The purpose of this paper is to report on untold stories that not only illustrate the creativity but also complexity of working in outdoor events. There has been global interest in the creative industries and the creative economy more generally. Events have not been identified or categorised as part of this. Experiences have been identified as part of the creative sectors (NESTA, 2006) and events are seen as experiences (Jackson, 2006; Berridge 2007). There has been little research undertaken about the creative nature of event experiences, especially in how they are created.

Design/methodology/approach

A theoretical framework was created from literature on creativity more generally to inform the Creativity in Events research project. Interviews with those working in the outdoor events sector were the basis of the qualitative stage of the research project investigating the phenomenon of creativity in events.

Findings

This paper identifies the core facets of creativity in the management of outdoor events. These were fluency, originality, imagination, elaboration, environment and complexity. A vignette is used to illustrate the intricacy of the nature of creativity in the production of outdoor event experiences. The overall findings were that event management was both creative and pragmatic and that both are necessary. There was a need for a creative environment with processes and familiarity that aided inspiration and originality.

Originality/value

The background and findings are relevant to recognising events as part of the wider creative economy. A greater understanding of the nature of creativity in events informs both education and practice.

Details

International Journal of Event and Festival Management, vol. 9 no. 1
Type: Research Article
ISSN: 1758-2954

Keywords

Article
Publication date: 21 February 2020

William Gerard Ryan, Alex Fenton, Wasim Ahmed and Phillip Scarf

The purpose of this research is to explore and define the digital maturity of events using the Industry 4.0 model (I4.0) to create a definition for Events 4.0 (E4.0) and…

2108

Abstract

Purpose

The purpose of this research is to explore and define the digital maturity of events using the Industry 4.0 model (I4.0) to create a definition for Events 4.0 (E4.0) and to place various relevant technologies on a scale of digital maturity.

Design/methodology/approach

In a mixed methods approach, we carried out a qualitative social media analysis and a quantitative survey of tourism and events academics. These surveys and the thorough literature review that preceded them allowed us to map the digital technologies used in events to levels of a digital maturity model.

Findings

We found that engagement with technology at events and delegate knowledge satisfactorily coexists for and across a number of different experiential levels. However, relative to I4.0, event research and the events industry appear to be digitally immature. At the top of the digital maturity scale, E4.0 might be defined as an event that is digitally managed; frequently upgrades its digital technology; fully integrates its communication systems; and optimizes digital operations and communication for event delivery, marketing, and customer experience. We expect E4.0 to drive further engagement with digital technologies and develop further research.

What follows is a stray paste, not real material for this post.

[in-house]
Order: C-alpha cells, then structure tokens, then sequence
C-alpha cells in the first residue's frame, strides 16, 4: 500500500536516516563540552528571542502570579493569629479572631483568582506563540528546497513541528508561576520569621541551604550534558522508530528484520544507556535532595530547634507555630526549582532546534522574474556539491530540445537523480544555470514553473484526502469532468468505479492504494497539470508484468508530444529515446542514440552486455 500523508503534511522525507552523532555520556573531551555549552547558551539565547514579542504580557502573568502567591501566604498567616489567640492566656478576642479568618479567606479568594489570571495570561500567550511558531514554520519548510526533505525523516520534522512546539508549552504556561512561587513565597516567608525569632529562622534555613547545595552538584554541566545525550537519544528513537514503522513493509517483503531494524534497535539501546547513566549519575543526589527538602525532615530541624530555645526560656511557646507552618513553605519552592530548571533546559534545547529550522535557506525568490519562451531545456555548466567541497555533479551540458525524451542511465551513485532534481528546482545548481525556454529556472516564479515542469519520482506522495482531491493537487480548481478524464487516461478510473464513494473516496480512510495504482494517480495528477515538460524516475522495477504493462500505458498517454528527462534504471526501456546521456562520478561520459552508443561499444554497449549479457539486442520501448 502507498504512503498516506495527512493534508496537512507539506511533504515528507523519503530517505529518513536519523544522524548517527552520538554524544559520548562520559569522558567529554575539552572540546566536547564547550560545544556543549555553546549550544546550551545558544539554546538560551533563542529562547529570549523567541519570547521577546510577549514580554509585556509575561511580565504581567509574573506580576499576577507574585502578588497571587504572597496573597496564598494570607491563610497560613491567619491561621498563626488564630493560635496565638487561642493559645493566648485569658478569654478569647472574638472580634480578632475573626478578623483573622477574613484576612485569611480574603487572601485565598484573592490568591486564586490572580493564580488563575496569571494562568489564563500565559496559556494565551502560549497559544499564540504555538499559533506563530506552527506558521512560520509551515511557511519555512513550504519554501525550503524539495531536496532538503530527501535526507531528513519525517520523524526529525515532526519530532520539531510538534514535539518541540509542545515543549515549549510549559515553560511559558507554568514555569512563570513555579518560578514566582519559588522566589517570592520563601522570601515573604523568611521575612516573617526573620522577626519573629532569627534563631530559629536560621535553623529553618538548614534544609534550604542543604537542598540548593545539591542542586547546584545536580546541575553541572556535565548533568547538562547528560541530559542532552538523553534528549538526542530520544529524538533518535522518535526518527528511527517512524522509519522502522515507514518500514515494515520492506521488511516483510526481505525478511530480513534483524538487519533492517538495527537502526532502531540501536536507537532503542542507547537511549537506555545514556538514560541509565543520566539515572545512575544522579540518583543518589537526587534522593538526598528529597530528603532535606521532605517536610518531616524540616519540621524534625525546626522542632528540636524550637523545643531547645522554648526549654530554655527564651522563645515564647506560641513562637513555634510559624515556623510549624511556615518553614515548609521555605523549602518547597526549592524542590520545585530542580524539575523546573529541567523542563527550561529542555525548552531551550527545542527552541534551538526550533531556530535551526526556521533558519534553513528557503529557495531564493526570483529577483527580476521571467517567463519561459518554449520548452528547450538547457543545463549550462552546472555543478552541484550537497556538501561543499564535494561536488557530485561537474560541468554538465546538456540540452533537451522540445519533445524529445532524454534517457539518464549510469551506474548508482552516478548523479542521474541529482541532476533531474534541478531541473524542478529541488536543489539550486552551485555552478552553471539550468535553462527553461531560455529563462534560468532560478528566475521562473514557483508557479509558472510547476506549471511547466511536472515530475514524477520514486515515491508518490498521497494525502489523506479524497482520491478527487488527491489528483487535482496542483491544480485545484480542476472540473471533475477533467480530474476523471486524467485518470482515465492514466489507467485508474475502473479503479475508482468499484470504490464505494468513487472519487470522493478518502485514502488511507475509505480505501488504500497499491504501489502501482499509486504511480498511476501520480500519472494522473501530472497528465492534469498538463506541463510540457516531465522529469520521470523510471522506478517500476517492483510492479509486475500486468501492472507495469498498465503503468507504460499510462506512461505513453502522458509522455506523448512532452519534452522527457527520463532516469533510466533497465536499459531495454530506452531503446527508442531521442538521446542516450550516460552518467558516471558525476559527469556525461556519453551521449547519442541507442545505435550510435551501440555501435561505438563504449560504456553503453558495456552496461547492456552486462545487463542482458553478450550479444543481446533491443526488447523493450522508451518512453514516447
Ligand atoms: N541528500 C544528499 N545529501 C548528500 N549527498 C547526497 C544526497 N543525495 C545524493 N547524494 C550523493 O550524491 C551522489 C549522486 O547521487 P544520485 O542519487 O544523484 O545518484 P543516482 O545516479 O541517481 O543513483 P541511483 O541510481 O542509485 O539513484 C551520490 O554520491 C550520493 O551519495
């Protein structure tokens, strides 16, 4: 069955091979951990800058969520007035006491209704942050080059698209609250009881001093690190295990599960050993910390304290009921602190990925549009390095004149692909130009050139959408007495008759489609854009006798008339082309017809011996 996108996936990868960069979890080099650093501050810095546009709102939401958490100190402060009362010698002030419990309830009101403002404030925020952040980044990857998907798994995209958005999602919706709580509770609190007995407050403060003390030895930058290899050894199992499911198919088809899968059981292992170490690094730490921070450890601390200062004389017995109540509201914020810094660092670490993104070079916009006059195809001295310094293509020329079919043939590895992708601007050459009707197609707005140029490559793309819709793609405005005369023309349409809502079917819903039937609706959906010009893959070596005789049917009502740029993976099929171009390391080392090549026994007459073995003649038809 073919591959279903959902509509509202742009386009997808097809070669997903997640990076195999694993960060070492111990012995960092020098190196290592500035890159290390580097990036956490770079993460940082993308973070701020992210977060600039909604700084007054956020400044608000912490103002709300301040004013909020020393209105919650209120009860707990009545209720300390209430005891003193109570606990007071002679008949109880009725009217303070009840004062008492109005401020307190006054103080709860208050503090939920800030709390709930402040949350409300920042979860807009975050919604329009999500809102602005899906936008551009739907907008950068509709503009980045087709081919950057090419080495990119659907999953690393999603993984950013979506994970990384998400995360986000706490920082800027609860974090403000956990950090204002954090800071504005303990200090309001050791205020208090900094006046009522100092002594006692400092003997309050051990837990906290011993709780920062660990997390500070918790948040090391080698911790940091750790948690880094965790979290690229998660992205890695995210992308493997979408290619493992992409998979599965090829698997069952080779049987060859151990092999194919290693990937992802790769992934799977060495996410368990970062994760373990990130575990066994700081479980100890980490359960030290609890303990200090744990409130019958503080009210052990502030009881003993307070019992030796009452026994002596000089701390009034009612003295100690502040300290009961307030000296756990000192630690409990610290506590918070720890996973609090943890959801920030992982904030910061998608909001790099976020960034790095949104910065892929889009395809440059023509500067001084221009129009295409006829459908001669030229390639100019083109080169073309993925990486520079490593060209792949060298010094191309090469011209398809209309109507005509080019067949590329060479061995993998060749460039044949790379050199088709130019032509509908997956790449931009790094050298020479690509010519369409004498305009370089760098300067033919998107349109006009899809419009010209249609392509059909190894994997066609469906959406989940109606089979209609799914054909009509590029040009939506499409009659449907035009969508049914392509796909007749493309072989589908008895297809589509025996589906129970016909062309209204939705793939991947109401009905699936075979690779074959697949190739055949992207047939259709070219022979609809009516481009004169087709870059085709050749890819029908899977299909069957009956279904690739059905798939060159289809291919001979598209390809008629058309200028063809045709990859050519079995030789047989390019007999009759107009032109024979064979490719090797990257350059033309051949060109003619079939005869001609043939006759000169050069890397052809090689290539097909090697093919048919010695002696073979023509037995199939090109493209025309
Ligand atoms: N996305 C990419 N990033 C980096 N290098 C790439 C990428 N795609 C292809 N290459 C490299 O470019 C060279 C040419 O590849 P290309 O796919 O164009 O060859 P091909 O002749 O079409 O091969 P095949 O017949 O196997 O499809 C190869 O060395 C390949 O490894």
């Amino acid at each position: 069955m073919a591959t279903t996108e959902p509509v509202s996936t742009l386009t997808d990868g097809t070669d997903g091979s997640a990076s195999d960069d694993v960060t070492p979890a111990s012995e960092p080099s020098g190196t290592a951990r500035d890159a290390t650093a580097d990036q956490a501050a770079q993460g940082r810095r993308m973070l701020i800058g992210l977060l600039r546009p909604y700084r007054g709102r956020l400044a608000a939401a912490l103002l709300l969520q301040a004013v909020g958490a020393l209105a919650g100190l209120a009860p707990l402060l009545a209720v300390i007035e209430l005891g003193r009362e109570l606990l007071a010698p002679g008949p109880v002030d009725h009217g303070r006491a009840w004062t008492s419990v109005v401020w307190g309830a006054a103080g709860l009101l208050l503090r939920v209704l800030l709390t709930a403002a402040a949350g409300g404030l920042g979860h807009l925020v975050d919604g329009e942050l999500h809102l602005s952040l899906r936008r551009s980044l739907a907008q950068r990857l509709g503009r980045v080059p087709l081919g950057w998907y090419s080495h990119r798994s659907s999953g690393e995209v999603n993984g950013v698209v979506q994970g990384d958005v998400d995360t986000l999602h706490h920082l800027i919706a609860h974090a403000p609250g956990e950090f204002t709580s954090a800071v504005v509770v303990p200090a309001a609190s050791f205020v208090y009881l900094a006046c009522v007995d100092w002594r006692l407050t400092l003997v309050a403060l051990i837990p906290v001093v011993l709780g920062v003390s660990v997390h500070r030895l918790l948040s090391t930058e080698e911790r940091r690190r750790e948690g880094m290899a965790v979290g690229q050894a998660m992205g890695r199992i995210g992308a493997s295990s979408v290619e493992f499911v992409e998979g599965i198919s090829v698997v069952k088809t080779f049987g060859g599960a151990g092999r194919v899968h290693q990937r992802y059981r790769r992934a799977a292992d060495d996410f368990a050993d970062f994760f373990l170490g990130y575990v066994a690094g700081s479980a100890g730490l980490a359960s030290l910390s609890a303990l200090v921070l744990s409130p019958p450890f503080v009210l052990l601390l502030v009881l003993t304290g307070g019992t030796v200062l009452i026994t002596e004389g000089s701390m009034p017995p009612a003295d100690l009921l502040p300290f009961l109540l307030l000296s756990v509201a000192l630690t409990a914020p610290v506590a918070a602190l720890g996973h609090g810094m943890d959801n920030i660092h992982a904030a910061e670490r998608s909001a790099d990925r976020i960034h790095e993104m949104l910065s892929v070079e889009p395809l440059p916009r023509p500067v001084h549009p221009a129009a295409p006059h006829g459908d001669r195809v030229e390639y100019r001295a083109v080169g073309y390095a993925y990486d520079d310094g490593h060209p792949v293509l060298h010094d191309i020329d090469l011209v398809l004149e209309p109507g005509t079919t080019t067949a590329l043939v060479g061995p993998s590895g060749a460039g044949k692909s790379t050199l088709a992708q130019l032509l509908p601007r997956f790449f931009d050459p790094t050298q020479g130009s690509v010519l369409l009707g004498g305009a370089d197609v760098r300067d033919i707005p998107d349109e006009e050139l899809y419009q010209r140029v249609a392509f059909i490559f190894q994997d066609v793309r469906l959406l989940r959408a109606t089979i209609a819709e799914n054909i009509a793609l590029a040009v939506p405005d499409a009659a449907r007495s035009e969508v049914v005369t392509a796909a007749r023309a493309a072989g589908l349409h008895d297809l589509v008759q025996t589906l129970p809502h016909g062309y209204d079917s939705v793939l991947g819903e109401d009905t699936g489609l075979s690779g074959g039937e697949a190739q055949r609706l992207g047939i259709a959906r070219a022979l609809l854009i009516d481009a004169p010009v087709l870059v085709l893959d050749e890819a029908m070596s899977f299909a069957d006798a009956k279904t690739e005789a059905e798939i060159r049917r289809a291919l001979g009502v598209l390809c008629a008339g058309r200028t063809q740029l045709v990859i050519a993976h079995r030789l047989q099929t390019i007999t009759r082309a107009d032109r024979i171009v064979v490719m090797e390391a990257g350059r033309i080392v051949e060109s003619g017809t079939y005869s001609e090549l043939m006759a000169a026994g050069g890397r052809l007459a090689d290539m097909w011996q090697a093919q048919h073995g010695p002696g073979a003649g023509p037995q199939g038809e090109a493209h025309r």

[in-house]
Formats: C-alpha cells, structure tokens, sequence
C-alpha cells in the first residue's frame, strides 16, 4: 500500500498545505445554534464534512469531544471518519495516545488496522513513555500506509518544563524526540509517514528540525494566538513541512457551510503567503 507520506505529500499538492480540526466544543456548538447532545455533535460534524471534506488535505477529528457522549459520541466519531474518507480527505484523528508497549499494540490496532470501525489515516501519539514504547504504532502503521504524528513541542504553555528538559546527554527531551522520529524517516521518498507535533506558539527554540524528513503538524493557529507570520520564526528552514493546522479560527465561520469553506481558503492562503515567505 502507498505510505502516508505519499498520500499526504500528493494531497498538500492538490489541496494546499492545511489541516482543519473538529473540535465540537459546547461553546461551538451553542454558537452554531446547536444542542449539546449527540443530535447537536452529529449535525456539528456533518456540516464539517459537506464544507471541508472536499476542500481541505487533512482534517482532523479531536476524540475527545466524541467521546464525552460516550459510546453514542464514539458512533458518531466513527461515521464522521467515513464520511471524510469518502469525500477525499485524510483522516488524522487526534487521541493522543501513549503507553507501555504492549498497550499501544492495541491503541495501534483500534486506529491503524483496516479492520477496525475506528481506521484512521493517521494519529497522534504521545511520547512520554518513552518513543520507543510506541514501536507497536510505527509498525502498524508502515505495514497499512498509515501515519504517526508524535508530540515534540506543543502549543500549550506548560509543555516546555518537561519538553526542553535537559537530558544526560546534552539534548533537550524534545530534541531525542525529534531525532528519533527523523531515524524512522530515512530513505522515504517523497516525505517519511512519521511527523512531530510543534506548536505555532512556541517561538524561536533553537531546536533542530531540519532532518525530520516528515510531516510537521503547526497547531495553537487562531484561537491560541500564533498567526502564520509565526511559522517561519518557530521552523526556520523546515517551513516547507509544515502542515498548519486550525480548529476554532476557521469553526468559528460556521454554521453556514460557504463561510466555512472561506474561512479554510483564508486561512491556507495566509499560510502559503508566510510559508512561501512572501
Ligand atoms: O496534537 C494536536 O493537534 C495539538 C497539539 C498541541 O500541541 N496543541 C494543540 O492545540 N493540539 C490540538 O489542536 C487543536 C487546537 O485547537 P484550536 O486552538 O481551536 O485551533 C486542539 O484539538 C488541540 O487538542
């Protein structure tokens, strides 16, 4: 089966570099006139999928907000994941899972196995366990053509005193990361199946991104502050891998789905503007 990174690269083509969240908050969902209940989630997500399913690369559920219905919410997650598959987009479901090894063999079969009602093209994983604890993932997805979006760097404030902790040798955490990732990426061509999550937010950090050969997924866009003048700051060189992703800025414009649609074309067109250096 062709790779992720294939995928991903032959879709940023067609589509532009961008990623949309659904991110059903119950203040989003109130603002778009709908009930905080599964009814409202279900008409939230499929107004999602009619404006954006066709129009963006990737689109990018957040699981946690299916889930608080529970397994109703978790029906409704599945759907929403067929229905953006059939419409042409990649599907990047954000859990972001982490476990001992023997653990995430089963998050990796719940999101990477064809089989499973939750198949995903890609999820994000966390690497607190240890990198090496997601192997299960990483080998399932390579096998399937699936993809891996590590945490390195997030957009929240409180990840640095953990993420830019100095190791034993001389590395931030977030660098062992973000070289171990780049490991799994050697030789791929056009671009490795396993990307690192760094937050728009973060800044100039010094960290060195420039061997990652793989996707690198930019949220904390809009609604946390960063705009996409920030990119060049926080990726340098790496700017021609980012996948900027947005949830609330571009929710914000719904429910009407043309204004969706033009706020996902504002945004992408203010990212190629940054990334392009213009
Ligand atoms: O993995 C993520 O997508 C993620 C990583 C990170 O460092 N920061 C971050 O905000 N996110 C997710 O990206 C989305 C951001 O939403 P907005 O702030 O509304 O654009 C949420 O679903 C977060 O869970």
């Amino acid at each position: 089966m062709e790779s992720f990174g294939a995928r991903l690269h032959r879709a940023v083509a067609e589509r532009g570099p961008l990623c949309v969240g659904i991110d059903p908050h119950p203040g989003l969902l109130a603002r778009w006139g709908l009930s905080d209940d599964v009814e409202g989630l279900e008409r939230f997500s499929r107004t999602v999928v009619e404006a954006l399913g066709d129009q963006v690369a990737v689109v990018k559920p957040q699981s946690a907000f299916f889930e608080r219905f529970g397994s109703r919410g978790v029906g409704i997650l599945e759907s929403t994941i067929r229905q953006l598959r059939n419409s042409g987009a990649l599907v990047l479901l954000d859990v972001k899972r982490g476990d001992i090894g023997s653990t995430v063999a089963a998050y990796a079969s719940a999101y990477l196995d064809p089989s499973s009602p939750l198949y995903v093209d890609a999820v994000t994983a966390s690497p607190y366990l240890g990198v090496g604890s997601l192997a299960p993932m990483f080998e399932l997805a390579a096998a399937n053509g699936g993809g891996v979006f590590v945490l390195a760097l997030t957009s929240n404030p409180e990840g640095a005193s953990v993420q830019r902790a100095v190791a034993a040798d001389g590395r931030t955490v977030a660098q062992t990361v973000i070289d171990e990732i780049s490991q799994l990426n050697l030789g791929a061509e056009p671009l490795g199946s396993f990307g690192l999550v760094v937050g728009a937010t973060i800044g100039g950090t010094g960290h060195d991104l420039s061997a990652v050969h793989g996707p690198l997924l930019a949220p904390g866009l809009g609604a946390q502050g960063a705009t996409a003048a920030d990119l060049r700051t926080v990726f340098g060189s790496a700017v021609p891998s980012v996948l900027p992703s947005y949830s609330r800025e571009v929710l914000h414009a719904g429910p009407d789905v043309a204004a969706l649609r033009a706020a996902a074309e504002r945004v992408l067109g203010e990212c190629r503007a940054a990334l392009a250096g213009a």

Originality/value

This study has responded to calls from the academic literature to provide a greater understanding of the digital maturity of events and how events engage with digital technology. Furthermore, the research is the first to introduce the concept of E4.0 into the academic literature. This work also provides insights for events practitioners which include the better understanding of the digital maturity of events and the widespread use of digital technology in event delivery.

Details

International Journal of Event and Festival Management, vol. 11 no. 1
Type: Research Article
ISSN: 1758-2954

Keywords

Content available
Article
Publication date: 22 February 2021

Sandra Sun-Ah Ponting

The event management (EM) industry has attempted to elevate the professional status of event professionals. Contributing to these efforts, this study explores the…

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Abstract

Purpose

The event management (EM) industry has attempted to elevate the professional status of event professionals. Contributing to these efforts, this study explores the professional identity (PID) construction process of event professionals. To facilitate the relevance of the PID construction process before the COVID-19 pandemic, it includes the impact of COVID-19 on event professionals' PID constructions.

Design/methodology/approach

Using narrative inquiry as the methodological approach, the study includes 18 semistructured interviews with event professionals before COVID-19 and additional 14 interviews during COVID-19. A narrative framework was developed to analyze the data.

Findings

The results include five significant themes highlighting the imperative role of agency in PID construction. Before the pandemic, event professionals pointed to self-driven pride and social-driven stigmatization as a part of PID narratives. Before and during the pandemic, profession-driven professional status recognition was significant. During the pandemic, situational reality-driven work skills and community-driven commitment became central to PID narratives.

Practical implications

The findings suggest the need for the EM industry to harness a collective PID. Specifically, given the community-building role professional associations played during the pandemic, associations can take part in leveraging a PID that connects core values.

Originality/value

This study contributes to the EM literature by using PID, a novel construct in EM research, to develop a baseline for event professional PIDs in changing environments; this functions as a platform for the EM profession to create a shared collective identity.

Details

Journal of Hospitality and Tourism Insights, vol. 4 no. 2
Type: Research Article
ISSN: 2514-9792

Keywords